The Rescue Fantasy: Restoring the Nation’s Greatness 
Richard A. Koenigsberg
Madagascar Plan
Germans in the 1930s declared, “The Jews are our misfortune.” Although Hitler expressed this idea in a more radical, vitriolic way, the essential idea was the same. Jews were held responsible for Germany’s decline: her economic problems, political dilemmas—and the weakness and vulnerability of the German people. Germany could become great again by removing Jews from within the national body.

The Madagascar Plan was a proposed by the Nazi government to relocate the Jewish population of Europe to the island of Madagascar. Franz Rademacher, head of the Jewish Department of the Ministry of Foreign Affairs, proposed the idea in June 1940, shortly before the Fall of France. The proposal called for the handing over of control of Madagascar, then a French colony, to Germany as part of the French surrender terms.

The Republican candidate for the Presidency put forth the idea of the removal of illegal immigrants from within the nation—their deportation—in order to restore American greatness (perhaps more radical than the Madagascar plan—since there are an estimated 13 million illegal immigrants, whereas there were only 550,000 Jews in Germany in 1933).

We are dealing with a classic “scapegoating” mechanism. One may call the scapegoated group Jews or Muslims or Mexicans or illegal immigrants (or communists or capitalists, for that matter). The idea is that a certain class of people is held responsible for the decline of one’s nation: in our hearts the dream remains the same.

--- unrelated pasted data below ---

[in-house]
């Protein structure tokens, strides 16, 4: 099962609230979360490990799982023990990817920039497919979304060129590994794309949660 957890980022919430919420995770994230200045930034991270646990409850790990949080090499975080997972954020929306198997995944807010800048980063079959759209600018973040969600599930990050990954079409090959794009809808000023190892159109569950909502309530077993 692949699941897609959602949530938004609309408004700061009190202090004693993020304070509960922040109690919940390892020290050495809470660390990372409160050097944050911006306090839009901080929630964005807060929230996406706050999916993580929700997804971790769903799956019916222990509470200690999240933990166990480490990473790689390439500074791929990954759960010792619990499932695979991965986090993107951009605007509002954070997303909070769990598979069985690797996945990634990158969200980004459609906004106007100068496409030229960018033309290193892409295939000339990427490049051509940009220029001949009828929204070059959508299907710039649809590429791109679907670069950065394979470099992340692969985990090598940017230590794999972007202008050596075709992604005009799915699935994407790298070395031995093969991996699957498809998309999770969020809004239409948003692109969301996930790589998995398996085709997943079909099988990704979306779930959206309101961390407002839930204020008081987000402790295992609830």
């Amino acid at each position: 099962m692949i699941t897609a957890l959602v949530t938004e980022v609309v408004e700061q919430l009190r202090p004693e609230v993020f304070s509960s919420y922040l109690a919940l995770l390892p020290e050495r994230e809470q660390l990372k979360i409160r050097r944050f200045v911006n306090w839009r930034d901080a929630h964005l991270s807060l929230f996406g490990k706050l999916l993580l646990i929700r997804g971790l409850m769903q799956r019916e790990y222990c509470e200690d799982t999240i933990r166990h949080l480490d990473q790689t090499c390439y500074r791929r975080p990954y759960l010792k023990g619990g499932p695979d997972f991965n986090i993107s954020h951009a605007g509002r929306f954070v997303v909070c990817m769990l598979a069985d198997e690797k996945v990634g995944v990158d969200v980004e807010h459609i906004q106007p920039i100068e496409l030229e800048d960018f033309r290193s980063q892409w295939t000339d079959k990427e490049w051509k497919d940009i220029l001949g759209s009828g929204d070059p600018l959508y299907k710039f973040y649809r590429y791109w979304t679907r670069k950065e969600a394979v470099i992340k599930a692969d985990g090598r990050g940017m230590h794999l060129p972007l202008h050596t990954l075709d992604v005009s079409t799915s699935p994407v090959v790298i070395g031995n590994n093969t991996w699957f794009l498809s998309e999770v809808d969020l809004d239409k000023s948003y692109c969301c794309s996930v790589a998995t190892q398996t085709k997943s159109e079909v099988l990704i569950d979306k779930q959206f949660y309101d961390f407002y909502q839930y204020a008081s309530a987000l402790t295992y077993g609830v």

At a certain time, a nation may be conceived as being in a state of decline; having lost the greatness it once possessed. The scapegoating mechanism is, essentially, a rescue fantasy—intent on returning the nation to its former state of glory. To rescue the nation, the source of its decline must be identified—and removed.

The leader who conveys the scapegoat fantasy conceives of himself and his followers as victims needing to overcome ominous forces that have turned the nation from a winner into a loser (see Brownstein). The victimizer may be identified as Mexican immigrants or Syrians or Islam or the media or China or political correctness or bad trade deals or incompetent politicians—or nasty women. The rescue fantasy is the struggle against classes of people identified as the source of national decline.

Ruthlessness is required to overcome or defeat forces working to produce national weakness. The nation must be restored to its state of previously glory. Ruthlessness may be required. Hitler put it this way: “We may be inhumane, but if we rescue Germany, we have achieved the greatest deed in the world.”